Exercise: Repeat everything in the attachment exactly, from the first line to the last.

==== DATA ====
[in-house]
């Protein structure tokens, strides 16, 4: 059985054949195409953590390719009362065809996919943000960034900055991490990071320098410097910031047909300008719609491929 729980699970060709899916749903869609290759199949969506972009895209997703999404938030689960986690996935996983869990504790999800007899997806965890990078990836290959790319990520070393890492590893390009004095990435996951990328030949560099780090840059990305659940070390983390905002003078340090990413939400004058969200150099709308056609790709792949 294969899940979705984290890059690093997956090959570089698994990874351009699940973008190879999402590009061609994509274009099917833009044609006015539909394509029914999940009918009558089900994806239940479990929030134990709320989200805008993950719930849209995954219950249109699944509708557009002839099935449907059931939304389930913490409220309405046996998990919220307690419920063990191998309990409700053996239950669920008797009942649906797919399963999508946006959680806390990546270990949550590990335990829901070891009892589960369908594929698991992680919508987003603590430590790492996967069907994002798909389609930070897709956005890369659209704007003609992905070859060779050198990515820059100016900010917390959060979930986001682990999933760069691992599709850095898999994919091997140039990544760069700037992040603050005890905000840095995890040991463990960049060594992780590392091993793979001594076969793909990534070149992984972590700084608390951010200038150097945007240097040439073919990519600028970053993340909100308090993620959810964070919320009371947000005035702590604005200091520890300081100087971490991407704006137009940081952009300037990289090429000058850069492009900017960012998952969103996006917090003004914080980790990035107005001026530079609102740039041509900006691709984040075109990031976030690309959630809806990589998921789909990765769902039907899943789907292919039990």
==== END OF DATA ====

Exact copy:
[in-house]
């Protein structure tokens, strides 16, 4: 059985054949195409953590390719009362065809996919943000960034900055991490990071320098410097910031047909300008719609491929 729980699970060709899916749903869609290759199949969506972009895209997703999404938030689960986690996935996983869990504790999800007899997806965890990078990836290959790319990520070393890492590893390009004095990435996951990328030949560099780090840059990305659940070390983390905002003078340090990413939400004058969200150099709308056609790709792949 294969899940979705984290890059690093997956090959570089698994990874351009699940973008190879999402590009061609994509274009099917833009044609006015539909394509029914999940009918009558089900994806239940479990929030134990709320989200805008993950719930849209995954219950249109699944509708557009002839099935449907059931939304389930913490409220309405046996998990919220307690419920063990191998309990409700053996239950669920008797009942649906797919399963999508946006959680806390990546270990949550590990335990829901070891009892589960369908594929698991992680919508987003603590430590790492996967069907994002798909389609930070897709956005890369659209704007003609992905070859060779050198990515820059100016900010917390959060979930986001682990999933760069691992599709850095898999994919091997140039990544760069700037992040603050005890905000840095995890040991463990960049060594992780590392091993793979001594076969793909990534070149992984972590700084608390951010200038150097945007240097040439073919990519600028970053993340909100308090993620959810964070919320009371947000005035702590604005200091520890300081100087971490991407704006137009940081952009300037990289090429000058850069492009900017960012998952969103996006917090003004914080980790990035107005001026530079609102740039041509900006691709984040075109990031976030690309959630809806990589998921789909990765769902039907899943789907292919039990």